Great information about research into Cellular Automata
“A cellular automaton (pl. cellular automata, abbrev. CA) is a discrete model studied in computability theory, mathematics, physics, theoretical biology and microstructure modeling. It consists of a regular grid of cells, each in one of a finite number of states, such as “On” and “Off”. The grid can be in any finite number of dimensions. For each cell, a set of cells called its neighborhood (usually including the cell itself) is defined relative to the specified cell. For example, the neighborhood of a cell might be defined as the set of cells a distance of 2 or less from the cell. An initial state (time t=0) is selected by assigning a state for each cell. A new generation is created (advancing t by 1), according to some fixed rule (generally, a mathematical function) that determines the new state of each cell in terms of the current state of the cell and the states of the cells in its neighborhood. For example, the rule might be that the cell is “On” in the next generation if exactly two of the cells in the neighborhood are “On” in the current generation, otherwise the cell is “Off” in the next generation. Typically, the rule for updating the state of cells is the same for each cell and does not change over time, and is applied to the whole grid simultaneously, though exceptions are known.”
In the foreword to Art and the Atom, Reginald Fisher, then director of the El Paso Museum of Art, writes that “the semantics of this exhibition revolve around such terms as: space, energy, motion, dynamics, thrust, propulsion, acceleration, curiosity, probe, experiment, empirical, technology, mystery, experience.” He notes that the paintings were selected from pre-existing artworks “on the basis of the capacity of the particular piece to portray symbolically the essence of the research field under consideration [for recruitment].” The remaining historical evidence of this transaction between industry and artist is mute on the question of how the artists felt having their works utilized in this manner, or whether any chose to opt out.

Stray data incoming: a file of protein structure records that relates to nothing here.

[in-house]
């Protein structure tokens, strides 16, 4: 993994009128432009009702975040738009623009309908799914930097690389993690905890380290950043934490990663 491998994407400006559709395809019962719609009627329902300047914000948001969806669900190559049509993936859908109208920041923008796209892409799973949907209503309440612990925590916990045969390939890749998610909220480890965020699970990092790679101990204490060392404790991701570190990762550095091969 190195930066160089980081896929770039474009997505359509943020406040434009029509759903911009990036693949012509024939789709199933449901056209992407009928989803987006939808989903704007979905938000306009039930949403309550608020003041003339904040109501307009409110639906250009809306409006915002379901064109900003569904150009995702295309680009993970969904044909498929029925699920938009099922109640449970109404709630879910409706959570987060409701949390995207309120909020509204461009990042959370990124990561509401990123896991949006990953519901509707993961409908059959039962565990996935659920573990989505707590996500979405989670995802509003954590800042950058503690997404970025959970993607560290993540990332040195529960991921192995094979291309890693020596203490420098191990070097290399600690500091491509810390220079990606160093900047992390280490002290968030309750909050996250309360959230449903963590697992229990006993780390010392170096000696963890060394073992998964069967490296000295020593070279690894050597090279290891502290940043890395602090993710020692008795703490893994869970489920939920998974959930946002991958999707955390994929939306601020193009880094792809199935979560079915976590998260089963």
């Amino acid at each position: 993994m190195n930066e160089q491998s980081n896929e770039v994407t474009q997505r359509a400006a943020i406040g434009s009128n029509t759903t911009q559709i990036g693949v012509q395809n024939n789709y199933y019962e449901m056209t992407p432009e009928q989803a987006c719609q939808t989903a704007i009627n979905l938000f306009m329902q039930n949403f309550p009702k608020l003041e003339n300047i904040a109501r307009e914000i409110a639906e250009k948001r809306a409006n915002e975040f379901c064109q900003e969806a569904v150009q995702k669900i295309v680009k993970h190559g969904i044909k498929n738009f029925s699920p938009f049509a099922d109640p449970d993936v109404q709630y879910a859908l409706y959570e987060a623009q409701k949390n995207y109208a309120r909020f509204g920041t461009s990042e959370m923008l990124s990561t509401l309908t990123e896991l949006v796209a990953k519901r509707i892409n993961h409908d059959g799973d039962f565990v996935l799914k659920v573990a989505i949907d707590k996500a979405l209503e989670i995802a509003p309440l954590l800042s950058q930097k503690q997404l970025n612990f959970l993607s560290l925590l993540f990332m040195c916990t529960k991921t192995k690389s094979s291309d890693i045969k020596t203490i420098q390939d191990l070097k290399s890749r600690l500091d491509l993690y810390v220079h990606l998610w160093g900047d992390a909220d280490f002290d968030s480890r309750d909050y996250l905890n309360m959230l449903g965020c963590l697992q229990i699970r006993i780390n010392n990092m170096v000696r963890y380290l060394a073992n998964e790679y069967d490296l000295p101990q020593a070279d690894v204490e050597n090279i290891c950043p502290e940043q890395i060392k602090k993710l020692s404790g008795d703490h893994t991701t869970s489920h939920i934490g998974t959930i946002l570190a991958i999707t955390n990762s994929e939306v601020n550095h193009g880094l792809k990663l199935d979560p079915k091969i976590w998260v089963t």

Below is a straightforward meditation by Bisttram on the shapes and spaces that emerge when a painter contemplates a starscape. The inky midnight blue shades here echo the tones used by Van Gogh in his Starry Night, but here space is foregrounded through the omission of a ground plane. The figure–ground shift in this image has captured what the Earth-centric regulatory approach to space neglects to account for: that in space there is no “ground,” only the whole new spatial logic of the solar system environment. Titled Moon Magic by the artist, its catalog description carries the added thought, “Mysteries of the universe provide the dynamics for projects.”